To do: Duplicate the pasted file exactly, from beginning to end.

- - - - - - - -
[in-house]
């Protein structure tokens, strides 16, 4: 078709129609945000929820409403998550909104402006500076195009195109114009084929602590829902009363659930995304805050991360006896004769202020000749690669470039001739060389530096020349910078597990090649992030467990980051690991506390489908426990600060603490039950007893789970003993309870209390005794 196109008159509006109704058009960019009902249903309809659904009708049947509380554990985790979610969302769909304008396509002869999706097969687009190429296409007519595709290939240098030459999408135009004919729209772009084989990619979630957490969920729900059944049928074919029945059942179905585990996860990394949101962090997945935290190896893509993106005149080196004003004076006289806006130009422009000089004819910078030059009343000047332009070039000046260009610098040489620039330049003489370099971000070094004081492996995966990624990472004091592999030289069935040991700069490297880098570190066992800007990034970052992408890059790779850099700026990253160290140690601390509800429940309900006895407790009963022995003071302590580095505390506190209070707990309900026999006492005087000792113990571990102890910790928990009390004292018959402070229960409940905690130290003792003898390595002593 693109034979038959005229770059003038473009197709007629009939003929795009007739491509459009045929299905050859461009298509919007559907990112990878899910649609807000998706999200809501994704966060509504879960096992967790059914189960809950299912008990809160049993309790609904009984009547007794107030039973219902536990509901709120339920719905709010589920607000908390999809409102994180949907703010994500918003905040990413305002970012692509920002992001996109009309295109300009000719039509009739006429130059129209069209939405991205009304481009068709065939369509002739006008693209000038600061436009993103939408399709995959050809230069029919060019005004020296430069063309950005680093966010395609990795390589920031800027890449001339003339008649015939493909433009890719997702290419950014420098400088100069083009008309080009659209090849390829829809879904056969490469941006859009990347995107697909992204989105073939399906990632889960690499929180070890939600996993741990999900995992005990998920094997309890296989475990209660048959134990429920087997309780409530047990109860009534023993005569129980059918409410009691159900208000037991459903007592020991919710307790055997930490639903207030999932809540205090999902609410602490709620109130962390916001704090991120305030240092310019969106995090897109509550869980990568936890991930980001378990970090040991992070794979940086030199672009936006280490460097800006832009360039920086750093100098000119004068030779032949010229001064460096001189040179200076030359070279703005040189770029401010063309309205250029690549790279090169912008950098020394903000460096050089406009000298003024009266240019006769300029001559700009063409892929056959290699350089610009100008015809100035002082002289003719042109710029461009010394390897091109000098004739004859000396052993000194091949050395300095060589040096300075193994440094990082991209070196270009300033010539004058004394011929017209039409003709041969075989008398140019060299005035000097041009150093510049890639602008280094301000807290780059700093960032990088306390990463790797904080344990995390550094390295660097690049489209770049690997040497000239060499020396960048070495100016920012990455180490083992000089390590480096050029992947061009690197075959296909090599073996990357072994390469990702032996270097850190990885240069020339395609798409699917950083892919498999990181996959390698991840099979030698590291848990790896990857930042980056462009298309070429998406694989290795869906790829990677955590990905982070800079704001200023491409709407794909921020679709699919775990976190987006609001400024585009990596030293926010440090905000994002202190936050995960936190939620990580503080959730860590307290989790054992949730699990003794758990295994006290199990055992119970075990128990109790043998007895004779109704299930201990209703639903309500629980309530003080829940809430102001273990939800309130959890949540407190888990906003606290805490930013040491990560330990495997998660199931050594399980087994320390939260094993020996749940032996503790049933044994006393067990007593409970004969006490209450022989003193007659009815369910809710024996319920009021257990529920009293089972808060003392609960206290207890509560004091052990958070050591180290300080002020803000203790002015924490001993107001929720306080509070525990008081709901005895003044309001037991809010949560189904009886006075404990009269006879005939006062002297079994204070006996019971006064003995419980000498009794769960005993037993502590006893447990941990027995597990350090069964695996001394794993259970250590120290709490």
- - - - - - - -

[in-house]
């Protein structure tokens, strides 16, 4: 078709129609945000929820409403998550909104402006500076195009195109114009084929602590829902009363659930995304805050991360006896004769202020000749690669470039001739060389530096020349910078597990090649992030467990980051690991506390489908426990600060603490039950007893789970003993309870209390005794 196109008159509006109704058009960019009902249903309809659904009708049947509380554990985790979610969302769909304008396509002869999706097969687009190429296409007519595709290939240098030459999408135009004919729209772009084989990619979630957490969920729900059944049928074919029945059942179905585990996860990394949101962090997945935290190896893509993106005149080196004003004076006289806006130009422009000089004819910078030059009343000047332009070039000046260009610098040489620039330049003489370099971000070094004081492996995966990624990472004091592999030289069935040991700069490297880098570190066992800007990034970052992408890059790779850099700026990253160290140690601390509800429940309900006895407790009963022995003071302590580095505390506190209070707990309900026999006492005087000792113990571990102890910790928990009390004292018959402070229960409940905690130290003792003898390595002593 693109034979038959005229770059003038473009197709007629009939003929795009007739491509459009045929299905050859461009298509919007559907990112990878899910649609807000998706999200809501994704966060509504879960096992967790059914189960809950299912008990809160049993309790609904009984009547007794107030039973219902536990509901709120339920719905709010589920607000908390999809409102994180949907703010994500918003905040990413305002970012692509920002992001996109009309295109300009000719039509009739006429130059129209069209939405991205009304481009068709065939369509002739006008693209000038600061436009993103939408399709995959050809230069029919060019005004020296430069063309950005680093966010395609990795390589920031800027890449001339003339008649015939493909433009890719997702290419950014420098400088100069083009008309080009659209090849390829829809879904056969490469941006859009990347995107697909992204989105073939399906990632889960690499929180070890939600996993741990999900995992005990998920094997309890296989475990209660048959134990429920087997309780409530047990109860009534023993005569129980059918409410009691159900208000037991459903007592020991919710307790055997930490639903207030999932809540205090999902609410602490709620109130962390916001704090991120305030240092310019969106995090897109509550869980990568936890991930980001378990970090040991992070794979940086030199672009936006280490460097800006832009360039920086750093100098000119004068030779032949010229001064460096001189040179200076030359070279703005040189770029401010063309309205250029690549790279090169912008950098020394903000460096050089406009000298003024009266240019006769300029001559700009063409892929056959290699350089610009100008015809100035002082002289003719042109710029461009010394390897091109000098004739004859000396052993000194091949050395300095060589040096300075193994440094990082991209070196270009300033010539004058004394011929017209039409003709041969075989008398140019060299005035000097041009150093510049890639602008280094301000807290780059700093960032990088306390990463790797904080344990995390550094390295660097690049489209770049690997040497000239060499020396960048070495100016920012990455180490083992000089390590480096050029992947061009690197075959296909090599073996990357072994390469990702032996270097850190990885240069020339395609798409699917950083892919498999990181996959390698991840099979030698590291848990790896990857930042980056462009298309070429998406694989290795869906790829990677955590990905982070800079704001200023491409709407794909921020679709699919775990976190987006609001400024585009990596030293926010440090905000994002202190936050995960936190939620990580503080959730860590307290989790054992949730699990003794758990295994006290199990055992119970075990128990109790043998007895004779109704299930201990209703639903309500629980309530003080829940809430102001273990939800309130959890949540407190888990906003606290805490930013040491990560330990495997998660199931050594399980087994320390939260094993020996749940032996503790049933044994006393067990007593409970004969006490209450022989003193007659009815369910809710024996319920009021257990529920009293089972808060003392609960206290207890509560004091052990958070050591180290300080002020803000203790002015924490001993107001929720306080509070525990008081709901005895003044309001037991809010949560189904009886006075404990009269006879005939006062002297079994204070006996019971006064003995419980000498009794769960005993037993502590006893447990941990027995597990350090069964695996001394794993259970250590120290709490």